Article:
After a snug night amongst the Octopus Islands, we sailed on through the “hole-in-the-wall”, a narrow passage that produces some exceptionally high currents. But not for us. We timed our passage for slack water and had barely a ripple. As we exited, we were well and truly in Desolation Sound, a lovely cruising area and not just for us. The crew of Arctic Star spotted a couple of humpback whales feeding leisurely in Calm Channel.
As we cruised along at our stately 8 knots, we noticed a fleet of high-speed whale-watching boats buzzing up and down the various inlets looking for the local orca. One even stopped to ask us if we had seen the whales. Just to the east of Cortez Island we ran into the whales and the whale watchers. There were perhaps 10 orca, including some majestic, tall-finned bulls. There were at least that many boats watching them. We cruised past directly to clear the scrum of whale-watchers and headed up Malaspina Inlet. Amazingly, this is the third time we have encountered orca this trip. We have had great whale luck.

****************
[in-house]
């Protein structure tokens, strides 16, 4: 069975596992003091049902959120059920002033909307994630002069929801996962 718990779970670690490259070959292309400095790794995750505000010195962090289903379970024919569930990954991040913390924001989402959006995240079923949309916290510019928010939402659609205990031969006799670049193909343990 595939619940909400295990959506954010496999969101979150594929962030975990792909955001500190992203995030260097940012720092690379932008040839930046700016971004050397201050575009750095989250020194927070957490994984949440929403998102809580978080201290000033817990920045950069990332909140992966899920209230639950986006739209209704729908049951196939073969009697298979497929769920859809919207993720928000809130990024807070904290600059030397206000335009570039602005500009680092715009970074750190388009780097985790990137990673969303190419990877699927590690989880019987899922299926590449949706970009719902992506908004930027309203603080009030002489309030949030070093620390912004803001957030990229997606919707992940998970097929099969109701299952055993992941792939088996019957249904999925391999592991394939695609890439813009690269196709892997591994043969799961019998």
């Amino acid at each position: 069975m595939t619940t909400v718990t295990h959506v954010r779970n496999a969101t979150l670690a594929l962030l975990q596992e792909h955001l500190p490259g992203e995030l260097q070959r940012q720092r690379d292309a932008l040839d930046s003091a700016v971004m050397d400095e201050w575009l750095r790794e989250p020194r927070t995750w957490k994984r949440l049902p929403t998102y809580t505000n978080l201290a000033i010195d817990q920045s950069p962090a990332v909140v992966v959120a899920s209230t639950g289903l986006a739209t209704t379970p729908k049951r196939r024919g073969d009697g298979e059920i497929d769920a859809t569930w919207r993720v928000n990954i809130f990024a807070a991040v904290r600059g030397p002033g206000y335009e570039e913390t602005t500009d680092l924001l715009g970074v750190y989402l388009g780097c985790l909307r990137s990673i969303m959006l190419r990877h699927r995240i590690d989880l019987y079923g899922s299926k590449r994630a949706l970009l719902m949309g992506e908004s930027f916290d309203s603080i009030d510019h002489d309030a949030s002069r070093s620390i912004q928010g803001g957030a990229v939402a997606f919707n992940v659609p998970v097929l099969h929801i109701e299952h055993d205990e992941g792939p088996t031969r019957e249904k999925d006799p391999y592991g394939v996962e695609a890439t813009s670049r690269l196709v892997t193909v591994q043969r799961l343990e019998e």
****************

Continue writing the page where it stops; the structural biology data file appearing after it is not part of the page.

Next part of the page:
Mid-August in Desolation Sound is prime cruising season and there were lots of boats of all shapes and sizes taking advantage of the natural beauty of the area. We opted to head for Theodosia Inlet to regain the wilderness feel of our time in Northern B.C. The narrow entrance held two dozen common mergansers, but no challenge for our experienced skippers. Once we reached the inner harbor, we found we had the entire anchorage to ourselves. Dinghies and kayaks were launched around the fleet, all the better to explore our private harbor!
The trip bird list now sits at 54 species, closing in on record territory. Dave on Thea particularly liked the red-necked grebes.